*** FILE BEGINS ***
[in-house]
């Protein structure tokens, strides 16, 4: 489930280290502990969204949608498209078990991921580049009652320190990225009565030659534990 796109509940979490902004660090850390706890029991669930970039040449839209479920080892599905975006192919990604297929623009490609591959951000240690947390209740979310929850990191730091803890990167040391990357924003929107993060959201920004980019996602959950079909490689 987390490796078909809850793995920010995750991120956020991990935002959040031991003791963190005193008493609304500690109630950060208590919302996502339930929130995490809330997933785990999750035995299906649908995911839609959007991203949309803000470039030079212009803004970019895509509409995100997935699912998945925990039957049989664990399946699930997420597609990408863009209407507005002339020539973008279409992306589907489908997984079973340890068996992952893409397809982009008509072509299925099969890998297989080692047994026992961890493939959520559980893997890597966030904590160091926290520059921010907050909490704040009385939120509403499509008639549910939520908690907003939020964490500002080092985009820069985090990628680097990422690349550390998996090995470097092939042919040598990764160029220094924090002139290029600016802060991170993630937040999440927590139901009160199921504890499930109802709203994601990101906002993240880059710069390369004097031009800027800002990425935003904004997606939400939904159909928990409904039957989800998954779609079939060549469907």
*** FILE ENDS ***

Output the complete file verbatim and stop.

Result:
[in-house]
């Protein structure tokens, strides 16, 4: 489930280290502990969204949608498209078990991921580049009652320190990225009565030659534990 796109509940979490902004660090850390706890029991669930970039040449839209479920080892599905975006192919990604297929623009490609591959951000240690947390209740979310929850990191730091803890990167040391990357924003929107993060959201920004980019996602959950079909490689 987390490796078909809850793995920010995750991120956020991990935002959040031991003791963190005193008493609304500690109630950060208590919302996502339930929130995490809330997933785990999750035995299906649908995911839609959007991203949309803000470039030079212009803004970019895509509409995100997935699912998945925990039957049989664990399946699930997420597609990408863009209407507005002339020539973008279409992306589907489908997984079973340890068996992952893409397809982009008509072509299925099969890998297989080692047994026992961890493939959520559980893997890597966030904590160091926290520059921010907050909490704040009385939120509403499509008639549910939520908690907003939020964490500002080092985009820069985090990628680097990422690349550390998996090995470097092939042919040598990764160029220094924090002139290029600016802060991170993630937040999440927590139901009160199921504890499930109802709203994601990101906002993240880059710069390369004097031009800027800002990425935003904004997606939400939904159909928990409904039957989800998954779609079939060549469907």